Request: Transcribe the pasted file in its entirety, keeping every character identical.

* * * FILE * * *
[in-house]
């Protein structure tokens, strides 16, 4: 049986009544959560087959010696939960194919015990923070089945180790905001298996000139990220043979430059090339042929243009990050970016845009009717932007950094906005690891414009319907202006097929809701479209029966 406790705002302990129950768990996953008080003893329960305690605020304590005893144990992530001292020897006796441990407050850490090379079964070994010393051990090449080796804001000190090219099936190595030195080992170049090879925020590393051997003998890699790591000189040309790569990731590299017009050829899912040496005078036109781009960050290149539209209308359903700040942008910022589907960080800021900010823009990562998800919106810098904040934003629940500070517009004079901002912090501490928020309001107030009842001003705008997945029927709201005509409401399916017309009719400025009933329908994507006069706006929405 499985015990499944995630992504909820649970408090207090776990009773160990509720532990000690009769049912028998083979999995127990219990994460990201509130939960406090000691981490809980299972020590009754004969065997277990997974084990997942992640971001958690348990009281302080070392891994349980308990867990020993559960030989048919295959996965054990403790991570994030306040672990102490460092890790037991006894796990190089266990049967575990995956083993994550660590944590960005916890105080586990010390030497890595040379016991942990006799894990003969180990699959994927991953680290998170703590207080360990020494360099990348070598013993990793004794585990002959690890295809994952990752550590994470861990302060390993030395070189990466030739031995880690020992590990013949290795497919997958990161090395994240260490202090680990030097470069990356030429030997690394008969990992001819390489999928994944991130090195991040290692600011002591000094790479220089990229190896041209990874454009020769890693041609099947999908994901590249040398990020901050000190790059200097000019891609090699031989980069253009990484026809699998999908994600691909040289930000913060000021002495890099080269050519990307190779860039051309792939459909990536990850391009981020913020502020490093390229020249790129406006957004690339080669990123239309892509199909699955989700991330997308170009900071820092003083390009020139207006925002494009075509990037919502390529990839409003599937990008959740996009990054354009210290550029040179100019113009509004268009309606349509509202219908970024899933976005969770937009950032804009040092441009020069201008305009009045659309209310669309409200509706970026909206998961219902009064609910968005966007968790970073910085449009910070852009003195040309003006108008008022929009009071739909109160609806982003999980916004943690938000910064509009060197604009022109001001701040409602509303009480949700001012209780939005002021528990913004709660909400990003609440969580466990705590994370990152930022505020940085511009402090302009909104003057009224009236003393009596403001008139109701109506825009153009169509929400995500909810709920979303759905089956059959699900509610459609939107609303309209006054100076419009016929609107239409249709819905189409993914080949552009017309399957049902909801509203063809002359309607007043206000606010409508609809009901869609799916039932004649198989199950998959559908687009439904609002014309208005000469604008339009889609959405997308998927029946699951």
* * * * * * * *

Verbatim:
[in-house]
């Protein structure tokens, strides 16, 4: 049986009544959560087959010696939960194919015990923070089945180790905001298996000139990220043979430059090339042929243009990050970016845009009717932007950094906005690891414009319907202006097929809701479209029966 406790705002302990129950768990996953008080003893329960305690605020304590005893144990992530001292020897006796441990407050850490090379079964070994010393051990090449080796804001000190090219099936190595030195080992170049090879925020590393051997003998890699790591000189040309790569990731590299017009050829899912040496005078036109781009960050290149539209209308359903700040942008910022589907960080800021900010823009990562998800919106810098904040934003629940500070517009004079901002912090501490928020309001107030009842001003705008997945029927709201005509409401399916017309009719400025009933329908994507006069706006929405 499985015990499944995630992504909820649970408090207090776990009773160990509720532990000690009769049912028998083979999995127990219990994460990201509130939960406090000691981490809980299972020590009754004969065997277990997974084990997942992640971001958690348990009281302080070392891994349980308990867990020993559960030989048919295959996965054990403790991570994030306040672990102490460092890790037991006894796990190089266990049967575990995956083993994550660590944590960005916890105080586990010390030497890595040379016991942990006799894990003969180990699959994927991953680290998170703590207080360990020494360099990348070598013993990793004794585990002959690890295809994952990752550590994470861990302060390993030395070189990466030739031995880690020992590990013949290795497919997958990161090395994240260490202090680990030097470069990356030429030997690394008969990992001819390489999928994944991130090195991040290692600011002591000094790479220089990229190896041209990874454009020769890693041609099947999908994901590249040398990020901050000190790059200097000019891609090699031989980069253009990484026809699998999908994600691909040289930000913060000021002495890099080269050519990307190779860039051309792939459909990536990850391009981020913020502020490093390229020249790129406006957004690339080669990123239309892509199909699955989700991330997308170009900071820092003083390009020139207006925002494009075509990037919502390529990839409003599937990008959740996009990054354009210290550029040179100019113009509004268009309606349509509202219908970024899933976005969770937009950032804009040092441009020069201008305009009045659309209310669309409200509706970026909206998961219902009064609910968005966007968790970073910085449009910070852009003195040309003006108008008022929009009071739909109160609806982003999980916004943690938000910064509009060197604009022109001001701040409602509303009480949700001012209780939005002021528990913004709660909400990003609440969580466990705590994370990152930022505020940085511009402090302009909104003057009224009236003393009596403001008139109701109506825009153009169509929400995500909810709920979303759905089956059959699900509610459609939107609303309209006054100076419009016929609107239409249709819905189409993914080949552009017309399957049902909801509203063809002359309607007043206000606010409508609809009901869609799916039932004649198989199950998959559908687009439904609002014309208005000469604008339009889609959405997308998927029946699951």